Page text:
My favorite way to do baked brie is to roll out a sheet of puff pastry, spread some preserves in the middle to cover a spot the size of the brie, plop the brie on top, and wrap it up. I have used different types of preserves but my favorites are a sweet/spicy combination, such as a raspberry chipotle sauce (which I keep on hand for these types of recipes now, because it's so good!). I bake that on a cookie sheet in a preheated oven at 400 for 20 minutes, then let it sit for about 30 minutes before serving so the brie doesn't goosh out when you cut into it. I usually serve with crackers on the side.
    Ditto, except I use a Morello Cherry Jam that is not as sweet as regular jams ( I find it in the International Aisle at Meijer.). Everyone asks me to make this for parties and other events. I think my friends would riot if I had a party without it. I serve with Table Water Crackers and grapes. I think that the grapes go really well with the Brie. I get the smallish baby brie wheel at Costco. A friend tried to make it per my instructions but got some other type of Brie that had a harder rind and she couldn't get the cheese to melt.

    Lisa

  21. #21
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    Yahoo, I just found out that Christmas/Hannukah/nephew's birthday dinner will be at my sister's house instead of her ILs. My brother-in-law is a terrific cook. I was assigned to bring assorted cheeses and crackers. I think I'm going to hit the gourmet store and get some terrific cheeses.

    I'm not sure if they have wheels of Brie there. They have many different varieties of brie but I'm not sure if I've ever seen wheels. I know they used to carry a wheel of brie already wrapped in puff pastry, but I'm sure that's not as good. The puffed pastry part scares me since I've never used it before but the recipes that have been posted sound terrific. I hope I can find a wheel. I can try Whole Foods but the cheese section at A Southern Season is terrific.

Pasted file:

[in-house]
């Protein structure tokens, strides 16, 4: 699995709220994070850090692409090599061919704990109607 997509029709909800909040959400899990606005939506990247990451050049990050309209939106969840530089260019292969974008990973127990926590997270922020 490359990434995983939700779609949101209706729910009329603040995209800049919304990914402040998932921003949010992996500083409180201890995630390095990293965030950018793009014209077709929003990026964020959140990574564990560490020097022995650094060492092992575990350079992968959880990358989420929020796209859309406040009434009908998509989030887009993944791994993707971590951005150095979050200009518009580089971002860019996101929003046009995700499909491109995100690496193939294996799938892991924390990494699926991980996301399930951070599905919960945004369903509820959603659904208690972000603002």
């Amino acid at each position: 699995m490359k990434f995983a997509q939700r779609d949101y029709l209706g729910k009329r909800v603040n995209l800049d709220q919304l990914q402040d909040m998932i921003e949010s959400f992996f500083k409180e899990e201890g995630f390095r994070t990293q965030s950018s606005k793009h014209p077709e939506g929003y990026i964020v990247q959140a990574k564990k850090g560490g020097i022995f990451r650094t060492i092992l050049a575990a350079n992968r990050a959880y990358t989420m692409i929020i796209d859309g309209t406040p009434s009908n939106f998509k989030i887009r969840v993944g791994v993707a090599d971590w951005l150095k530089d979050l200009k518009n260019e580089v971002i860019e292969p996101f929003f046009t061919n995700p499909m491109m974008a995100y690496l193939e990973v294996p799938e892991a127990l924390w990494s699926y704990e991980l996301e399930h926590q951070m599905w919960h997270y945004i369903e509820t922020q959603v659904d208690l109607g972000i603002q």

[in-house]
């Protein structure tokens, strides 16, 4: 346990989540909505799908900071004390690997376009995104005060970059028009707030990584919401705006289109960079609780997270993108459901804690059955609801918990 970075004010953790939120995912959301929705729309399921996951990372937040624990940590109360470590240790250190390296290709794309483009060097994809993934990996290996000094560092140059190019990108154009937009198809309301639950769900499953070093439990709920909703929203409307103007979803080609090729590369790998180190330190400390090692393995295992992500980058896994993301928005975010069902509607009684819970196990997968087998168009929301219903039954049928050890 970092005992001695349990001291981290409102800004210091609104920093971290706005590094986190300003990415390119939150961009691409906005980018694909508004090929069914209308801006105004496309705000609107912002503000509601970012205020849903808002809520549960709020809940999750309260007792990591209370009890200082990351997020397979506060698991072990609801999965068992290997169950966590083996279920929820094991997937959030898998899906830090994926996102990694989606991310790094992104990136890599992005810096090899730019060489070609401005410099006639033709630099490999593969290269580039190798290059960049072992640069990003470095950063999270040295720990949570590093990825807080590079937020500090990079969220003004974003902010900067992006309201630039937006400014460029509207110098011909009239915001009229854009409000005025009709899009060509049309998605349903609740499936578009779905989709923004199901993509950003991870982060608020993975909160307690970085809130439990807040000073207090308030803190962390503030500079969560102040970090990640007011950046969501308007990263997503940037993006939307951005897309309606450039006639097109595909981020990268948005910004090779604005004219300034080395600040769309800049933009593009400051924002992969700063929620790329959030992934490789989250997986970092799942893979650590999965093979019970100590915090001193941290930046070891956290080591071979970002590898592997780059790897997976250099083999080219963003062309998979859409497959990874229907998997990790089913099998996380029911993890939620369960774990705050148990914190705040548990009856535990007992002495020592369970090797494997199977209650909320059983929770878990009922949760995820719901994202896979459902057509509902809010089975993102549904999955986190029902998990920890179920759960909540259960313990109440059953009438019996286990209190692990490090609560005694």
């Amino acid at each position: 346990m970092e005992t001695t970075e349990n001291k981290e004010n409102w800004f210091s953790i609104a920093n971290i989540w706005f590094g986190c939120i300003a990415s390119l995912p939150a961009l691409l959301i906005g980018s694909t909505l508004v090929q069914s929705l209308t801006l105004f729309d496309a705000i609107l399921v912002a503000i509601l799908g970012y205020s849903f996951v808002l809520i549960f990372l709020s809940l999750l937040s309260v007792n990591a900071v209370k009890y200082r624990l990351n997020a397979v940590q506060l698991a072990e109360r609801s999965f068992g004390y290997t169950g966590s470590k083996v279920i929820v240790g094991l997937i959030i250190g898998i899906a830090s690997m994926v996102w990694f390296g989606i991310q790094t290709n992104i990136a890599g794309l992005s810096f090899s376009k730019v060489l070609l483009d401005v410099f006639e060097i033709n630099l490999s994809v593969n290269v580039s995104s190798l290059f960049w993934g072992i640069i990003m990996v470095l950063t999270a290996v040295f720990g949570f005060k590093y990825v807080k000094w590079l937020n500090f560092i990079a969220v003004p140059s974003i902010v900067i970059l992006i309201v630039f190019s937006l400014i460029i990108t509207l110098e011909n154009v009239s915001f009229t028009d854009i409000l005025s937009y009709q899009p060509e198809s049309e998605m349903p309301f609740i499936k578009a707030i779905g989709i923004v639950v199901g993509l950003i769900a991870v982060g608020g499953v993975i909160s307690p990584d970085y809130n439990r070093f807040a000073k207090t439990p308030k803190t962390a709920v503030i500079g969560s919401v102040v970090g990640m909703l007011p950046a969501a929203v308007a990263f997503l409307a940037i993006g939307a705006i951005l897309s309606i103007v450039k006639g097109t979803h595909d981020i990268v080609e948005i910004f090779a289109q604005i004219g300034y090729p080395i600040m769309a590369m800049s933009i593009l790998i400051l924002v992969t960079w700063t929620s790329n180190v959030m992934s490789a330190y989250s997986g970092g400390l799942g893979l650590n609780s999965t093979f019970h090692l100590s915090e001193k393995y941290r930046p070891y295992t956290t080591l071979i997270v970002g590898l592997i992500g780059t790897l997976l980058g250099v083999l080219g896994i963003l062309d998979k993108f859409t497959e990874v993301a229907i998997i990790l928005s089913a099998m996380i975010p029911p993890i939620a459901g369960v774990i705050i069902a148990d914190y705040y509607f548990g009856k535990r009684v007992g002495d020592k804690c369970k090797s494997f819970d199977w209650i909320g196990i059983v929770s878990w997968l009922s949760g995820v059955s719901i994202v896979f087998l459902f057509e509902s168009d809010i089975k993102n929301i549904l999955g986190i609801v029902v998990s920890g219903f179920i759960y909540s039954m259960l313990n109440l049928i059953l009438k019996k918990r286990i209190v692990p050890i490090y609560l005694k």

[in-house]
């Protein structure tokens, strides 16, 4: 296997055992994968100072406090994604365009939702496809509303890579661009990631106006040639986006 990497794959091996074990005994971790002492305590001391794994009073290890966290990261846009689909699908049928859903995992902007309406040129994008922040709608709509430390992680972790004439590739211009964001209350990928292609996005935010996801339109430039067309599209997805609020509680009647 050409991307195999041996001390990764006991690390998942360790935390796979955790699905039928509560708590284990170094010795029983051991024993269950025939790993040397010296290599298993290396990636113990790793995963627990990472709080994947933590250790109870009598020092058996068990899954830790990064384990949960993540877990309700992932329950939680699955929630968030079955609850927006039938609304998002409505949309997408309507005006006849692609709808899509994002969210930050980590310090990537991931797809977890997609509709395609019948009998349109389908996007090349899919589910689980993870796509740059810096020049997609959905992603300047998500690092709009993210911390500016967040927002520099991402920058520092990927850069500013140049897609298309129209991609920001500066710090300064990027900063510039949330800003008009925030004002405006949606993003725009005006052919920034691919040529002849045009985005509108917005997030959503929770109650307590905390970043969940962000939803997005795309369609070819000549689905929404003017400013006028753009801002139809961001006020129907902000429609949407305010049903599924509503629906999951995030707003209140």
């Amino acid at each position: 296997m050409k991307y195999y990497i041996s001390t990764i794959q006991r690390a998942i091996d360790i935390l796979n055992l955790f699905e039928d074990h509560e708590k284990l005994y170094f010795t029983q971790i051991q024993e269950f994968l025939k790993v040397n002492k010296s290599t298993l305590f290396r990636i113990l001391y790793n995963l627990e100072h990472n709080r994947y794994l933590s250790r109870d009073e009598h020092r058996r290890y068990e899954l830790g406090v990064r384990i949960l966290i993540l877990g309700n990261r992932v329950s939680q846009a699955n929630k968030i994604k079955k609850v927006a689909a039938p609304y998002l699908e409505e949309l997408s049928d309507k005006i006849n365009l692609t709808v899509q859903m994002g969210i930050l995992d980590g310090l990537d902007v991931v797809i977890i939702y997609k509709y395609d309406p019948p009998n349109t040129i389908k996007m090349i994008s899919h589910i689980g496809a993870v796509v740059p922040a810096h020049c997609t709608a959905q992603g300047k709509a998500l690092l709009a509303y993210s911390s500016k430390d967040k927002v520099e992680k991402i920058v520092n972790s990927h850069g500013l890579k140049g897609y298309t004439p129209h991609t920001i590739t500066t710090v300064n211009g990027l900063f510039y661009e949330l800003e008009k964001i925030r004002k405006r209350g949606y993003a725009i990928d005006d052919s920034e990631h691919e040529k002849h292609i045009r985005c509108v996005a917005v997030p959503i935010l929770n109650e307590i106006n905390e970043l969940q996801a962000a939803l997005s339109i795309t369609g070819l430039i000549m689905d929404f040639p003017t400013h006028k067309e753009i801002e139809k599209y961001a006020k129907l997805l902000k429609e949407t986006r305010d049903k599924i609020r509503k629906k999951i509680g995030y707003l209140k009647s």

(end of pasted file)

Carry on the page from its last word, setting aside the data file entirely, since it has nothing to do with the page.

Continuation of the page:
22. #22
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    Quote Originally Posted by Canice
    I used to place the cheese on a thin bed of brown sugar on a baking dish and put in 300F oven just until soft but not totally runny and served with crostini and roasted garlic.
    This sounds really good too. Of course it all depends on whether I can get the right form of brie. MMMMM.

  23. #23
    I have done baked brie with diced peppers, red onions, garlic and a little olive oil. Mix up the veggies, put it on the wedge of brie and bake it for about 15 min. Yuuuuuummmmmy!

  24. #24
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    Trish-- Apples won't turn brown if you dip them in pineapple juice. It isn't as strong of a flavor as lemon, and works just as well.

    Good luck with the brie!! I'll bet this becomes something you will do frequently, because it is easy, very impressive, and sooooooooooo good!

    Write your hurts in sand, carve your blessings in stone.

  25. #25
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    The puffed pastry part scares me since I've never used it before but the recipes that have been posted sound terrific.
    Puff pastry is REALLY easy to work with. I buy the pepperidge farm brand, which is sold frozen in the section with the phyllo dough. Let it defrost, then just unroll it and wrap the brie up with any sauce you might be using. It is just one piece, not multiple layers like phyllo. It looks so elegant and impressive, but in reality it is ridiculously easy to use.
    "Men are like a fine wine. They all start out like grapes, and